We will never know, now, what inspired Ben Zygier to become a spy. His death, probably by suicide but who will ever really know, has put an end to that.
Plenty of red-blooded individuals who have watched one spy movie too many or been intrigued by a Le Carre novel have fantasised about becoming a spy, in much the same way that soldiers joined the army in the Great War in search of adventure; they had little or no idea what they were getting into.
Zygier chose to become an Israeli citizen in the mid-1990s, and to apply to Israel’s principle intelligence agency Mossad in 2004. By the time he had completed training, he would have been aware of the less glamorous reality that occupied about 99% of intelligence.
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Being an intelligence agent is overwhelmingly about gathering information, usually from quite pedestrian sources, or analysing that information. Occasionally there is scope for obtaining secret information, but that comprises a very small piece in the intelligence jigsaw puzzle.
There is also a small operational branch of most intelligence agencies, who engage in hostage rescue or, very rarely, covert attacks. These agents are commonly former special forces soldiers or special operations police. There is limited overlap between operational agents and information gathering agents.
Fairfax’s ex-Middle East correspondent Jason Koutsoukis reveals more fascinating details today. Zygier’s first significant assignment was to infiltrate a company with links in countries that were hostile to Israel. As with much intelligence gathering, it was relatively dull work. Being a good spy, however, requires focused attention to even the dullest detail, which is where the occasional gems of information might lie.
“The lesson in this, if one was needed, is that intelligence work, while critically necessary, is often dull … “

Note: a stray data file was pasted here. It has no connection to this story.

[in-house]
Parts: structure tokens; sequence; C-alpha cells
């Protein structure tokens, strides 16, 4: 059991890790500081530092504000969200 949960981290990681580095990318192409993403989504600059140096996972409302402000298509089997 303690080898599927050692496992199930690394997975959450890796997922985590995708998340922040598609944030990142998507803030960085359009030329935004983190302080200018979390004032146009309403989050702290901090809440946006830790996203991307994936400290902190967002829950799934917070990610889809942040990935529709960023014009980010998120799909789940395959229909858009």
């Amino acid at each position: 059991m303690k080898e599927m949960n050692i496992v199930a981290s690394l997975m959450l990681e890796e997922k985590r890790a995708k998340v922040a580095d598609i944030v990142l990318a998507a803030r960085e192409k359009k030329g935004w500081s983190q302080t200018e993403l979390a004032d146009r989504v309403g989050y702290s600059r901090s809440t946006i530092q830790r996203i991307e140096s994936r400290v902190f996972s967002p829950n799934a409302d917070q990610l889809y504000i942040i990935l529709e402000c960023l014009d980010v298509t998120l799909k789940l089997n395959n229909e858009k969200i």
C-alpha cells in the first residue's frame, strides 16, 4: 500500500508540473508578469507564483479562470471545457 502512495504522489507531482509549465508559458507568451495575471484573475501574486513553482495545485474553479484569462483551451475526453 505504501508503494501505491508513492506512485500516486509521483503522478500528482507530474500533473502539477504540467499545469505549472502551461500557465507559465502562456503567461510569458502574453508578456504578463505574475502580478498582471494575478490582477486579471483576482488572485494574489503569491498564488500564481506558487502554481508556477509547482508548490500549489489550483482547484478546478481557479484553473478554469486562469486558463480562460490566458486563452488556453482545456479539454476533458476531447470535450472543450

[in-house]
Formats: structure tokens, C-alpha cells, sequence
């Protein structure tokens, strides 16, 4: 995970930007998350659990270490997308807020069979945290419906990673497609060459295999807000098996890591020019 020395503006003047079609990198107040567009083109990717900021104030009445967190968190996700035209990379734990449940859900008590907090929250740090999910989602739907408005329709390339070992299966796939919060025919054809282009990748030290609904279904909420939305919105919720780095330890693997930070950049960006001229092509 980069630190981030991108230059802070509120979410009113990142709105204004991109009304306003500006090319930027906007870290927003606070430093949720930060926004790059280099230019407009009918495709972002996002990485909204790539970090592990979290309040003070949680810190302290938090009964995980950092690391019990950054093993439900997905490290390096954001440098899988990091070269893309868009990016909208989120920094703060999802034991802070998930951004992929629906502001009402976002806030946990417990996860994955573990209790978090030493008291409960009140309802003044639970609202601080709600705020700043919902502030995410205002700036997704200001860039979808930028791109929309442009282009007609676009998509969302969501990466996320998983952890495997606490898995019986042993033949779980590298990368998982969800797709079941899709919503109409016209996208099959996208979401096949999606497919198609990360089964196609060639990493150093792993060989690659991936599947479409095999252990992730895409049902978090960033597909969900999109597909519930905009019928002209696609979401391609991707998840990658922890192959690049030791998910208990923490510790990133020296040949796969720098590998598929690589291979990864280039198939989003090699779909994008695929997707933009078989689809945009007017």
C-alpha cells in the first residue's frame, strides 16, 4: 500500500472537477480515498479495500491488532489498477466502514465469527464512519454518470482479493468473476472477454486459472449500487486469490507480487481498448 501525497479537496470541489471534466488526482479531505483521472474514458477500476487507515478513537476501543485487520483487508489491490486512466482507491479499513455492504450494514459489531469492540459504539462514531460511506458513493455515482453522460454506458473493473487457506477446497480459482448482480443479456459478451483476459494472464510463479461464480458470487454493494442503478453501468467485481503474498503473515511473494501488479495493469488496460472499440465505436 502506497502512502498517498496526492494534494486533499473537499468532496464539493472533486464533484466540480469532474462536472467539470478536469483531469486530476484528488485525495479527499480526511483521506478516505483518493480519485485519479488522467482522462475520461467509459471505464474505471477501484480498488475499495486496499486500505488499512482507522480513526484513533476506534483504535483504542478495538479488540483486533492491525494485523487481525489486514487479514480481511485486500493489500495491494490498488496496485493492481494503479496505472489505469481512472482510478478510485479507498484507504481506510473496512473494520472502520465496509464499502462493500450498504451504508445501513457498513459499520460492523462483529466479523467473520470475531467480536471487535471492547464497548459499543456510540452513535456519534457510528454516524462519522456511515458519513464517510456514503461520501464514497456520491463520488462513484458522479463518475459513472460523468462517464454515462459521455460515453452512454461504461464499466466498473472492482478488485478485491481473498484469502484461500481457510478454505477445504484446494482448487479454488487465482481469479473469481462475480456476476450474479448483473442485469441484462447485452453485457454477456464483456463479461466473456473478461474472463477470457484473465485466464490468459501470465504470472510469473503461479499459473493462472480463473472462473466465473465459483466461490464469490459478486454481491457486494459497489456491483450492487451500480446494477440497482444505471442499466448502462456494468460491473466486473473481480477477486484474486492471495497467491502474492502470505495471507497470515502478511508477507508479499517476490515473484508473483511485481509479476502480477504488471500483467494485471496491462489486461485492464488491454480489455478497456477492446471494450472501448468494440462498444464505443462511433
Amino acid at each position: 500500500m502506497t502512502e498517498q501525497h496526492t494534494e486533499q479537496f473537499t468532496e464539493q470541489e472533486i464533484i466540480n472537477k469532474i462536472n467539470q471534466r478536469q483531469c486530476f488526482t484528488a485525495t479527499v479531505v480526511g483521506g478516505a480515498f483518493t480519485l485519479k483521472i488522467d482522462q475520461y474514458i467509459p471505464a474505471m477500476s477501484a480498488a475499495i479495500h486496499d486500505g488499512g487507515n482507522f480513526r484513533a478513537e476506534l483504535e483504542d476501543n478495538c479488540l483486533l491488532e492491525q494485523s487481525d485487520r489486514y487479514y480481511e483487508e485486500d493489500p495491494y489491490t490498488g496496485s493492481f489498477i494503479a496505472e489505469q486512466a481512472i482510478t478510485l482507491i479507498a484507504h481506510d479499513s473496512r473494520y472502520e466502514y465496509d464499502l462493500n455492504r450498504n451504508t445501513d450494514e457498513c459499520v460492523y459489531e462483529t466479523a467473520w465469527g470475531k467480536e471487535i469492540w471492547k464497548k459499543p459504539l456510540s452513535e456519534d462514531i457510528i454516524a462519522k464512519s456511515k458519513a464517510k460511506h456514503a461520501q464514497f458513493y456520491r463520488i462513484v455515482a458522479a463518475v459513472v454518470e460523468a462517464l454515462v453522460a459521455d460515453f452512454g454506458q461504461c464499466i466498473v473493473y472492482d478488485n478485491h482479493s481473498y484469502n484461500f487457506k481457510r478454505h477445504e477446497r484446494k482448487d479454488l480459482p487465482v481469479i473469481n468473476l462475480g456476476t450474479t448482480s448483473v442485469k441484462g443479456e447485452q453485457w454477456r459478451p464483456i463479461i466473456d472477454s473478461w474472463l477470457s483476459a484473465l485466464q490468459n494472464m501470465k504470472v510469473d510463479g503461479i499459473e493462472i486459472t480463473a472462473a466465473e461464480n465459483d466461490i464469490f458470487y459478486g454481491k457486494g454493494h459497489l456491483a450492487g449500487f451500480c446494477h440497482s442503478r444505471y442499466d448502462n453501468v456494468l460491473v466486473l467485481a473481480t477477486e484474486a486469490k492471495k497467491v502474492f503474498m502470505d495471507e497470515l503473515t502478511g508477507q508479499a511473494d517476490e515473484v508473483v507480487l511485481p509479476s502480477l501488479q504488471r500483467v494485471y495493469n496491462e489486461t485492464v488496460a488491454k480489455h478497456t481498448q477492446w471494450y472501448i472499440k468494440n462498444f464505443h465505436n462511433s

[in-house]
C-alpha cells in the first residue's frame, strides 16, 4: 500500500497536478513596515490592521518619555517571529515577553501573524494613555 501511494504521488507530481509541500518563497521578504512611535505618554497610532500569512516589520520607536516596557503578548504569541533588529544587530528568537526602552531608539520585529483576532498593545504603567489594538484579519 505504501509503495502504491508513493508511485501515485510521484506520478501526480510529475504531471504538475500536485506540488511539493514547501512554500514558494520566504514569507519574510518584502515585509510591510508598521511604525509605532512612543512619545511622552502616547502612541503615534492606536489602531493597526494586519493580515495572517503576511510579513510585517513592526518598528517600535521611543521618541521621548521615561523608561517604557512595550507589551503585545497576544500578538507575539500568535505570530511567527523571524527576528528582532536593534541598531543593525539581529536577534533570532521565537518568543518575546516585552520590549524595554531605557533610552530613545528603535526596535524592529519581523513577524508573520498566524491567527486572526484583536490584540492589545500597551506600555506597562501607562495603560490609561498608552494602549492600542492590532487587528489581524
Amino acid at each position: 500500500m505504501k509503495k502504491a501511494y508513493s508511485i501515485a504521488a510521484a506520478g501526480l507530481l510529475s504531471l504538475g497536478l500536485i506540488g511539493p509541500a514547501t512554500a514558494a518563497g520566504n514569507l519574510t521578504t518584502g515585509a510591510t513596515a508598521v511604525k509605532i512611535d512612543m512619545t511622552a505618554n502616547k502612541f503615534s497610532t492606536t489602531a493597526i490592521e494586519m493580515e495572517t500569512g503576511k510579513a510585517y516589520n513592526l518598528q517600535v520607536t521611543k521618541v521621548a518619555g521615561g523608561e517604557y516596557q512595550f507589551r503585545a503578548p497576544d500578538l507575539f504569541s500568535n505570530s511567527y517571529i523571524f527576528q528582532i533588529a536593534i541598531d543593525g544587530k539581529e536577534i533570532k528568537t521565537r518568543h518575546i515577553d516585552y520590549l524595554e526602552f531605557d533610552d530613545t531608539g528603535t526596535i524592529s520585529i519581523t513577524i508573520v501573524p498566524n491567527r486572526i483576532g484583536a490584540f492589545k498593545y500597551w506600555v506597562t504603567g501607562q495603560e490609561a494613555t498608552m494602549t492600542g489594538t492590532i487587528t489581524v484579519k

But Zygier lacked that focus and the greater purpose of his role. He was sacked from his public position and recalled by Mossad to a desk job. That was where fantasy and reality collided.
Wanting to return to field work, Zygier initiated an unauthorised plan to gather information from a Hezbollah operative. As is convention, he had to establish his own bona fides and, in doing so, became the pawn in the more experienced Hezbollah operative’s game. Zygier gave away extremely valuable information, in exchange for nothing. Two Mossad informants in Hezbollah was subsequently arrested and jailed. The only surprise there is that they were not summarily executed.
Regardless of his intentions, Zygier had crossed an un-crossable line; he had made a mistake from which one does not recover. That he was also jailed was testament to Mossad’s essential internal fairness. Many other organisations would simply have made Zygier “disappear”. In any case, Zygier faced an extended jail term, a bleak future in Israel and the end of whatever dreams he might have had.
There is, then, little motive for Zygier’s death to have been other than self-inflicted. But if it was otherwise that, too, would be of little surprise. Clearly there was little sense of loss by Zygier’s guards at his death.
The lesson in this, if one was needed, is that intelligence work, while critically necessary, is often dull, poorly rewarded, with little glamour and usually no action. People who want to become spies are usually the least suited to the task.
The best spies are quiet, nerdy detail-freaks who have little appetite for drama or action and who are usually tapped on the shoulder, rather than volunteering. Zygier did not fit this mould and, for this poor fit, he ultimately ended up dead.
*Professor Damien Kingsbury is Director of Deakin University’s Centre for Citizenship, Development and Human Rights